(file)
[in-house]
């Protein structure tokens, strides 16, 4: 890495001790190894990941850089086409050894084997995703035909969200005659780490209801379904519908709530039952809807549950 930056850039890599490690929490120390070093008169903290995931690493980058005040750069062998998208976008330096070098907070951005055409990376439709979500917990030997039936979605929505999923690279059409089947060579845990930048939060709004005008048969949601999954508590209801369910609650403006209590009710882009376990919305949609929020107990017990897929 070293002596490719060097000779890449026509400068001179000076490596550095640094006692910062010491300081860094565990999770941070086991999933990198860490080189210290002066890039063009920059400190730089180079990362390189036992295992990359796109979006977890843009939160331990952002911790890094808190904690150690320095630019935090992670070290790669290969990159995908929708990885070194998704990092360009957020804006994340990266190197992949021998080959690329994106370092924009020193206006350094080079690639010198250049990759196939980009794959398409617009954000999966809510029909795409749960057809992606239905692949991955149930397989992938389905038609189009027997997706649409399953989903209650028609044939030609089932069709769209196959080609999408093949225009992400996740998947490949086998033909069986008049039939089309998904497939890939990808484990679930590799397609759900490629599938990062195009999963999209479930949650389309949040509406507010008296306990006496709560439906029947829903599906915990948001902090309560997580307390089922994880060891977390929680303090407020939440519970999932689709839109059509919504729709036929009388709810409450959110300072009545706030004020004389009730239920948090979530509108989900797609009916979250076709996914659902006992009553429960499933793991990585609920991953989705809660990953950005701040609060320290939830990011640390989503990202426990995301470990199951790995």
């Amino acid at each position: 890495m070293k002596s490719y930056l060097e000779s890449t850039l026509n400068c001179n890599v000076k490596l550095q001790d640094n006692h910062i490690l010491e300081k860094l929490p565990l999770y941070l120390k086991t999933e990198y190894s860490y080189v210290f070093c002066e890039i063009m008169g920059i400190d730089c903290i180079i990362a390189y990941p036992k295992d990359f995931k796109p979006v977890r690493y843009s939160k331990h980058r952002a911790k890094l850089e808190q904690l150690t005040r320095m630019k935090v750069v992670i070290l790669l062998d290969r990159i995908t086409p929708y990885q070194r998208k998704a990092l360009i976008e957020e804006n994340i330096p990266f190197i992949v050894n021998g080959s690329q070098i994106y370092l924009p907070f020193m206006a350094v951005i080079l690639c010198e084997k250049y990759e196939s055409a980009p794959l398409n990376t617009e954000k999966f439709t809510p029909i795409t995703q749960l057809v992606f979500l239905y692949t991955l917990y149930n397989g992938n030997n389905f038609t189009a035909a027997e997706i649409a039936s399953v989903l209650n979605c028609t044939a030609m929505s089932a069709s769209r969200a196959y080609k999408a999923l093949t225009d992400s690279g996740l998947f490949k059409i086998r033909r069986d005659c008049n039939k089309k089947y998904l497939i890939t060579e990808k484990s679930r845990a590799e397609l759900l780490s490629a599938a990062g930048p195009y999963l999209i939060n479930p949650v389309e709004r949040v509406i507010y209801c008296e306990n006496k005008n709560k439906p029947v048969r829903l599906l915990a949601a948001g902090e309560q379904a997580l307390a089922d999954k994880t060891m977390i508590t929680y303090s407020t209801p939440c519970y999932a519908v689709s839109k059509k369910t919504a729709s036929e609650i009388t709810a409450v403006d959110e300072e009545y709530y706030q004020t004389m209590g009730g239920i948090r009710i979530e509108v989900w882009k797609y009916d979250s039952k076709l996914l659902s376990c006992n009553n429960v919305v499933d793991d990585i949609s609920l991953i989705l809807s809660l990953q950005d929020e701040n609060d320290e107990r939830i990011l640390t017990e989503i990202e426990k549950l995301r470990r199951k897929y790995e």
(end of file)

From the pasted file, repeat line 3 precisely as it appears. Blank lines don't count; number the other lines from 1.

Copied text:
């Amino acid at each position: 890495m070293k002596s490719y930056l060097e000779s890449t850039l026509n400068c001179n890599v000076k490596l550095q001790d640094n006692h910062i490690l010491e300081k860094l929490p565990l999770y941070l120390k086991t999933e990198y190894s860490y080189v210290f070093c002066e890039i063009m008169g920059i400190d730089c903290i180079i990362a390189y990941p036992k295992d990359f995931k796109p979006v977890r690493y843009s939160k331990h980058r952002a911790k890094l850089e808190q904690l150690t005040r320095m630019k935090v750069v992670i070290l790669l062998d290969r990159i995908t086409p929708y990885q070194r998208k998704a990092l360009i976008e957020e804006n994340i330096p990266f190197i992949v050894n021998g080959s690329q070098i994106y370092l924009p907070f020193m206006a350094v951005i080079l690639c010198e084997k250049y990759e196939s055409a980009p794959l398409n990376t617009e954000k999966f439709t809510p029909i795409t995703q749960l057809v992606f979500l239905y692949t991955l917990y149930n397989g992938n030997n389905f038609t189009a035909a027997e997706i649409a039936s399953v989903l209650n979605c028609t044939a030609m929505s089932a069709s769209r969200a196959y080609k999408a999923l093949t225009d992400s690279g996740l998947f490949k059409i086998r033909r069986d005659c008049n039939k089309k089947y998904l497939i890939t060579e990808k484990s679930r845990a590799e397609l759900l780490s490629a599938a990062g930048p195009y999963l999209i939060n479930p949650v389309e709004r949040v509406i507010y209801c008296e306990n006496k005008n709560k439906p029947v048969r829903l599906l915990a949601a948001g902090e309560q379904a997580l307390a089922d999954k994880t060891m977390i508590t929680y303090s407020t209801p939440c519970y999932a519908v689709s839109k059509k369910t919504a729709s036929e609650i009388t709810a409450v403006d959110e300072e009545y709530y706030q004020t004389m209590g009730g239920i948090r009710i979530e509108v989900w882009k797609y009916d979250s039952k076709l996914l659902s376990c006992n009553n429960v919305v499933d793991d990585i949609s609920l991953i989705l809807s809660l990953q950005d929020e701040n609060d320290e107990r939830i990011l640390t017990e989503i990202e426990k549950l995301r470990r199951k897929y790995e």